Over the rest of 2013, the pace of the expected rate hikes stayed relatively stable. Figure 1 shows this stability by the similar curvature of the expected path lines from September to December. Interestingly, the December FOMC formal announcement that the Fed would begin to reduce its monthly purchases of Treasuries and mortgage-backed securities (MBS) by $5 billion each did not change the market's expectations for how long it would be before liftoff (see the solid black line in figure 1). We interpret this as market participants having formed their expectations about the future pace of interest rate hikes when the Treasury rates had increased and as policymakers were beginning to talk about tapering and not when the Fed announced the actual date and pace of its shrinkage in asset purchases.
Now compare figure 1 to the sequence of expected rate paths plotted in figure 3 for the time interval of November 5, 2020, to August 11, 2021. Early in this time period, the orange line in figure 2 shows the 10-year Treasury rate increasing 95 basis points from November 2020 to the end of March 2021 (the high point of the orange line in figure 2). This increase in the 10-year rate was due in part to the improving economic conditions and optimism around the advent of COVID-19 vaccines. This time period also corresponds with a steepening in the market expectations for the fed funds rate path seen in figure 3. The "lower for longer" policy of the Fed can be seen in the flat November FOMC rate path (compare the orange rate paths in figures 1 and 3). But as in figure 1, the expected rate paths in figure 3 gradually steepen while the 10-year rate is increasing.
Note: The fed funds rate path was computed from daily option data on Eurodollar futures contracts from November 5, 2020, to August 27, 2021. Each unlabeled line represents the market's expected path for monetary policy given the data as of Wednesday of the week
The minutes from the April FOMC were released to the public on May 19, 2021 (see the pink rate path in figure 3). These minutes describe several participants suggesting that "it might be appropriate at some point in upcoming meetings to begin discussing a plan for adjusting the pace of asset purchases." Discussion about shrinking the monthly purchases of assets continued into the June 2021 FOMC meeting. Importantly, at the June FOMC press conference, Fed chair Jerome Powell responded to a question about the timeline for reducing asset purchases by saying that people can think of the June meeting as the "talking about talking about" meeting.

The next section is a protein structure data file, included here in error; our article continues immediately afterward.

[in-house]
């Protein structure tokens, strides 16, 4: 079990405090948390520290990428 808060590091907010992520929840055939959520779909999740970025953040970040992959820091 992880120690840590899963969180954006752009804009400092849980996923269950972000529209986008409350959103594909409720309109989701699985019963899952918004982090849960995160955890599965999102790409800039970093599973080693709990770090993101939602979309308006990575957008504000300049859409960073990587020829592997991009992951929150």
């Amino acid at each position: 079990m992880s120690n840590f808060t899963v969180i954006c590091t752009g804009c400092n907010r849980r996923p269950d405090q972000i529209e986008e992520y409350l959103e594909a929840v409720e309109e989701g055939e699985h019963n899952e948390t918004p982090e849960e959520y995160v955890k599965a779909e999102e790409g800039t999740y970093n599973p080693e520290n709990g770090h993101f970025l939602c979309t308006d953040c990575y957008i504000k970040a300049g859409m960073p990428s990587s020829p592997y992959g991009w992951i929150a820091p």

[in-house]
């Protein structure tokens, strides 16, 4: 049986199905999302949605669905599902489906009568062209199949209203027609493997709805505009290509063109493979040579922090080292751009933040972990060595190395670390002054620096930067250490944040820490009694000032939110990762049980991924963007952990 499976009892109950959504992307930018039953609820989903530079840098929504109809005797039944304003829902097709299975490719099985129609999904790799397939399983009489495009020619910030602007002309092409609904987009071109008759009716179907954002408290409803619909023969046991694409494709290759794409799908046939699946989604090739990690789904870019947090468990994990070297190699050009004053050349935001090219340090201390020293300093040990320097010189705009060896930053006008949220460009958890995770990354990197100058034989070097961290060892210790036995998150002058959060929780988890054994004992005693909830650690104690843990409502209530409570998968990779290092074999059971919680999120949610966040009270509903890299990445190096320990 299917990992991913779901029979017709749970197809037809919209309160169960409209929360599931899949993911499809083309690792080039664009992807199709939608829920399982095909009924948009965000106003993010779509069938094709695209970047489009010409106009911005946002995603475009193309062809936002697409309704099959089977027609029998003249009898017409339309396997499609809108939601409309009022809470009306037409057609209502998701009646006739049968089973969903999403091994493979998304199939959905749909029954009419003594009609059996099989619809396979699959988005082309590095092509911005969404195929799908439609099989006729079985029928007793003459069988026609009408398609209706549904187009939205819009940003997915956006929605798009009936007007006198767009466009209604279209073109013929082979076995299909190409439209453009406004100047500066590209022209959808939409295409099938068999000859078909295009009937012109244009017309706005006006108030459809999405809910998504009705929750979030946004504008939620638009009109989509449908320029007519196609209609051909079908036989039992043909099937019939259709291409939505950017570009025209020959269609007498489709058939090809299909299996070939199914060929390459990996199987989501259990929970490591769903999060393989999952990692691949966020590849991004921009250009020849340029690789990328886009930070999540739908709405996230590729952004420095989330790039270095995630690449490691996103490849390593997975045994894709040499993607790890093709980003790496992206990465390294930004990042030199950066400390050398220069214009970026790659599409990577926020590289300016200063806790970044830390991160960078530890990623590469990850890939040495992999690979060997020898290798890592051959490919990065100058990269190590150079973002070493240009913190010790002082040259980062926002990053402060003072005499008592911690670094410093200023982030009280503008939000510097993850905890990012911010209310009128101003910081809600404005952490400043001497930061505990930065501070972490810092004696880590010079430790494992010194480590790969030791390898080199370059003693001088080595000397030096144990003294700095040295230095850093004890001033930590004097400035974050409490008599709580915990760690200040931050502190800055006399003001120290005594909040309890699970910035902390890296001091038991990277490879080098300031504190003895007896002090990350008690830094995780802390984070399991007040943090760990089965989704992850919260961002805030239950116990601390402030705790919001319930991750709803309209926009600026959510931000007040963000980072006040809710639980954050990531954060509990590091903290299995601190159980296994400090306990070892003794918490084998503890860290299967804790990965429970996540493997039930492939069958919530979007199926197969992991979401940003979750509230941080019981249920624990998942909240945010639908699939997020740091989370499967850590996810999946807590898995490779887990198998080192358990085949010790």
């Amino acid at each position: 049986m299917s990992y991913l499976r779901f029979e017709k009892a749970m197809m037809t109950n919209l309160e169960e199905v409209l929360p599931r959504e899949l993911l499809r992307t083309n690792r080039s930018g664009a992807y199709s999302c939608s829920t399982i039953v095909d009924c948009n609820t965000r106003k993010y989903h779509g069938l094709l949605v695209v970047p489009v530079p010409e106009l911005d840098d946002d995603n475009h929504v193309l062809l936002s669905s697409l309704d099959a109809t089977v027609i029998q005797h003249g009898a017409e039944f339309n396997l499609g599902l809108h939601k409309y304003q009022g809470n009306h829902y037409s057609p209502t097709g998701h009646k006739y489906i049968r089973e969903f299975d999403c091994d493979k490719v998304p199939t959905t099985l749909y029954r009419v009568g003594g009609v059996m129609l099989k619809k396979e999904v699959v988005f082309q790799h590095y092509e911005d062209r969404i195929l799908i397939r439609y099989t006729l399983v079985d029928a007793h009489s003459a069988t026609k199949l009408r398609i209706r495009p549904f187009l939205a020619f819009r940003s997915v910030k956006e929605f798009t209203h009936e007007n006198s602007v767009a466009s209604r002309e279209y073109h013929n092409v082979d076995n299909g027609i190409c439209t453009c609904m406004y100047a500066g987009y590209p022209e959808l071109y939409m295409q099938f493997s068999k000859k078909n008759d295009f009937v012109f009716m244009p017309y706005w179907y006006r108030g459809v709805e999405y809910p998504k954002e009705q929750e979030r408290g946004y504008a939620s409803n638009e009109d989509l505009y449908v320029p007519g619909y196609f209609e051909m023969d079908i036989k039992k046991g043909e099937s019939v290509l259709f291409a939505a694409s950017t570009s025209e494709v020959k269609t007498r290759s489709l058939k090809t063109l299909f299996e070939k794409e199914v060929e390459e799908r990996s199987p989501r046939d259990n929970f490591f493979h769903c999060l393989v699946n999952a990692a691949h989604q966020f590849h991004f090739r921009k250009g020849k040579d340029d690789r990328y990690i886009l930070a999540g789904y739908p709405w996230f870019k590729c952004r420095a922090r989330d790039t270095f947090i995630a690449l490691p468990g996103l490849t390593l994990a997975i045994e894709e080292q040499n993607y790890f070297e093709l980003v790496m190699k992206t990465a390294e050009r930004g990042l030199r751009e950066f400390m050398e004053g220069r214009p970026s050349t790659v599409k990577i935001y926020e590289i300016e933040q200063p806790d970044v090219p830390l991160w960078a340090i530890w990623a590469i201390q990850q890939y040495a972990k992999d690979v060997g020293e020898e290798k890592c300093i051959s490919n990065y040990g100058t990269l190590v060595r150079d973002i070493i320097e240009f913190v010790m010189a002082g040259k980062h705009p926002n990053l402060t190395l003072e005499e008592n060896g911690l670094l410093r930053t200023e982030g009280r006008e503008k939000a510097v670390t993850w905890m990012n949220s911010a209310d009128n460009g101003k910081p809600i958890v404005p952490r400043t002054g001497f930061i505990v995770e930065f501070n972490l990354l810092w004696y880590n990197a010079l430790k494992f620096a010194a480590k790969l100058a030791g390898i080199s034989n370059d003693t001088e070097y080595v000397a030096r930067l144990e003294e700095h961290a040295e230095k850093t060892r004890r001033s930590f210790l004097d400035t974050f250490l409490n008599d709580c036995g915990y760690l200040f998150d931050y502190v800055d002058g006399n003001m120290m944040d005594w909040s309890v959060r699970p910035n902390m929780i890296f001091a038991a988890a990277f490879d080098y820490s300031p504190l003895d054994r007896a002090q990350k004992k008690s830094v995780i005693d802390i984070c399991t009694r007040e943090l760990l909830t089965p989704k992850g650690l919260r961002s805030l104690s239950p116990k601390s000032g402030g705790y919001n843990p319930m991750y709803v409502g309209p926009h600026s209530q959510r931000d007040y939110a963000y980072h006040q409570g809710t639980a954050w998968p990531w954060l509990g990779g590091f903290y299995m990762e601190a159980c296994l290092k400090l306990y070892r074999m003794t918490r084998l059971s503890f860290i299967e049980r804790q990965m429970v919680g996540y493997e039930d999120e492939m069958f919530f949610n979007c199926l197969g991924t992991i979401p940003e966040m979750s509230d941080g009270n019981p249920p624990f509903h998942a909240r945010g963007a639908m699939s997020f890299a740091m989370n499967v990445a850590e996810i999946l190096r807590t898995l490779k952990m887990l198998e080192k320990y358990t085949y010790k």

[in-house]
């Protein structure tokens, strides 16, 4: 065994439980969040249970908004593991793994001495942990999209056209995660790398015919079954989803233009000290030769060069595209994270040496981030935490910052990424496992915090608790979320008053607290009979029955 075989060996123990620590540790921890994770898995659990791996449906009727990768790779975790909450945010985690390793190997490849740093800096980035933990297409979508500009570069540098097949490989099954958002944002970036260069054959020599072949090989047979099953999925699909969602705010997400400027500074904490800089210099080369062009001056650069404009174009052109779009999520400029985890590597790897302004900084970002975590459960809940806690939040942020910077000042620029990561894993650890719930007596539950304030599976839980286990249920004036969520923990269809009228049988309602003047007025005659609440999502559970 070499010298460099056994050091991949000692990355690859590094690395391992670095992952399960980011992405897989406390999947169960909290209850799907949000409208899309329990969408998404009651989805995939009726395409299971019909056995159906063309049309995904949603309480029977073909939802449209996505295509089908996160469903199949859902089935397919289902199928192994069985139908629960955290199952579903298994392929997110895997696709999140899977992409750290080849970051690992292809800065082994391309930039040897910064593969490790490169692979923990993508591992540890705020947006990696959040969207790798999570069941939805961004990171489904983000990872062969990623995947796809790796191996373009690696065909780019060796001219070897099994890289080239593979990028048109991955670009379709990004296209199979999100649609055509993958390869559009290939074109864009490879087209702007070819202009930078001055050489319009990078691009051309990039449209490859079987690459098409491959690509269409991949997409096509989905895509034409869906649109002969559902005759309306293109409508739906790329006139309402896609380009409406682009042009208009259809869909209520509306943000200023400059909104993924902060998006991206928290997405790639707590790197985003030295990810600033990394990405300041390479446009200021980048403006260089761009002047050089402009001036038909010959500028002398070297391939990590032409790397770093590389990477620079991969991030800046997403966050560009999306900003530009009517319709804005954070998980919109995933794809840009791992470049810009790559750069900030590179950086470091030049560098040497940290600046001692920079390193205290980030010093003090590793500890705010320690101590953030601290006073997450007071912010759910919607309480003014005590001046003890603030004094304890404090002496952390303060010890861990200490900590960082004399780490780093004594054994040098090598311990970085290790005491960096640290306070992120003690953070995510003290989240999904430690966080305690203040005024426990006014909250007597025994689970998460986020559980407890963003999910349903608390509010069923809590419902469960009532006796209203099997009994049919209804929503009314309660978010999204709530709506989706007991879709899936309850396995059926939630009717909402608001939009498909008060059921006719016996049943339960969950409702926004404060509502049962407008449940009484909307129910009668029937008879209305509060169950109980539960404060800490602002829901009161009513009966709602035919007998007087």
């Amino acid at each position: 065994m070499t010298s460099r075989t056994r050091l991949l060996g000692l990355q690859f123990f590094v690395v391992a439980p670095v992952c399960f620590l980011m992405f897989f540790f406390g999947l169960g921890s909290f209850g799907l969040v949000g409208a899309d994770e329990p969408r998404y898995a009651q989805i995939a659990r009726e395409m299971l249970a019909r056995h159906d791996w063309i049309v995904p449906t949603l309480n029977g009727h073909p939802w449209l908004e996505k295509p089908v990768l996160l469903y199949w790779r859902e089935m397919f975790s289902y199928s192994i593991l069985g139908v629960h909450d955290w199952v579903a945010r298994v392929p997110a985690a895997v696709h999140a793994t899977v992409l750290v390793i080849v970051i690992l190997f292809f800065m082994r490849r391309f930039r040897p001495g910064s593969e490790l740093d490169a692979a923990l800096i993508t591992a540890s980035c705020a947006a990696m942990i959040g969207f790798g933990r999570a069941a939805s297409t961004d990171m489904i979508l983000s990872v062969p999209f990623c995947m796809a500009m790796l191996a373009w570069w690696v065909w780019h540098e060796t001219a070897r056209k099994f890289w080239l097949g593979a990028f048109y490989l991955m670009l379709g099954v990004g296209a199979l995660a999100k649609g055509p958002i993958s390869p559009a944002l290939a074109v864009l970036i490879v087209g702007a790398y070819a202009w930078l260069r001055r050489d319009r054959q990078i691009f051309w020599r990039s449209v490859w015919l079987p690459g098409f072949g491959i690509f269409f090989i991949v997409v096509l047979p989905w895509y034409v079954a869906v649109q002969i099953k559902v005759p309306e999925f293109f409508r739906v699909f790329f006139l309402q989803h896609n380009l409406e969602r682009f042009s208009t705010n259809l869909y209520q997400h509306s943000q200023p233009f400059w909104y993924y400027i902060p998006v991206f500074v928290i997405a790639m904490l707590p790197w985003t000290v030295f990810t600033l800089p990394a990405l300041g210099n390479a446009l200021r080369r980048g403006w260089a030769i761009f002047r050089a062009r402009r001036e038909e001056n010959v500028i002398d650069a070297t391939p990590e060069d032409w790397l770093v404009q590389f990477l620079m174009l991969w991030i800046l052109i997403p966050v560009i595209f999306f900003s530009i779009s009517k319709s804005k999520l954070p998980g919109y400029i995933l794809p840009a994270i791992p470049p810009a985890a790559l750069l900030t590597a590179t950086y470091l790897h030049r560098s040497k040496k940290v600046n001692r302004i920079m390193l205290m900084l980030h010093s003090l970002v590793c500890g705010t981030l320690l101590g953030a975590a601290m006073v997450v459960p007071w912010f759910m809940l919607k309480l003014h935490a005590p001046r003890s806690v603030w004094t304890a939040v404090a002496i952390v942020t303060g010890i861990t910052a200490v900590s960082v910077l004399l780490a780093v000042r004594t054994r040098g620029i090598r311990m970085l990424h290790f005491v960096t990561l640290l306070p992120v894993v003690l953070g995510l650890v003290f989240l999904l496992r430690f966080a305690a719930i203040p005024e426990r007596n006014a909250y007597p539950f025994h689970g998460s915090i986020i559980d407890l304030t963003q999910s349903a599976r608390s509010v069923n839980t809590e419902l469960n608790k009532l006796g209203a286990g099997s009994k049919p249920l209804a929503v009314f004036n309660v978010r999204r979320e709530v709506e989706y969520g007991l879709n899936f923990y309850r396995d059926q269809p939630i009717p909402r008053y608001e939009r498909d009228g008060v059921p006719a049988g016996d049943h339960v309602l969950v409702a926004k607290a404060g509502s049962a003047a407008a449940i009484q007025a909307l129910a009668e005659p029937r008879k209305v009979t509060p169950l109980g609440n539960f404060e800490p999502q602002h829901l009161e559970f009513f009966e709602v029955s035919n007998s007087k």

The market's expectation about the fed funds rate path to this taper chatter was muted. Market expectations for the first rate hike had already moved up from the middle of 2024 to the first half of 2023. Given the similarity in the paths at the FOMC meetings in June (see the dotted black line in figure 3) and July (the dashed black line in figure 3), and after Chair Powell's Jackson Hole speech (the solid black line), market participants did not alter their expectations about liftoff. Not even the June FOMC's hawkish Summary of Economic Projections affected the views of market participants on the future course of interest rates.
Comparing the sequence of 2013 and 2020–21 rate paths plotted in figures 1 and 3, we might believe that those who think tapering in 2021 will lead to a similar market reaction as in 2013 are right—but only in the sense that both events corresponded to a sizeable increase in the 10-year Treasury rate and not the actual taper.
That being said, after the rate paths in figures 1 and 3 steepened, the limited impact that taper talk had on the rate paths lends support to those who expect tapering to be a nonevent. The relatively constant pace of expected rate hikes found in 2013 and 2021 suggests that a formal announcement by the Fed on reducing its purchases of Treasuries and agency MBS will likely have a limited effect on the market expectations for the pace of future rate hikes. This is especially true for the 18- to 24-month time horizon of the rate paths.
Regardless of whether we believe that there will or will not be a "taper tantrum" similar to the one in 2013, the market expectations calculated from the Eurodollar futures market clearly show two common effects from the events of 2013 and 2020–21. The first is that as the 10-year Treasury rate begins to rise, market participants expect the Fed to start raising the fed funds rate earlier than before. The second effect is that after the first effect, the expected pace of future rate hikes does not appear to be very responsive to taper talk. Hopefully, knowledge of these tapering-related empirical regularities will help market participants form more accurate predictions about future interest rate policies.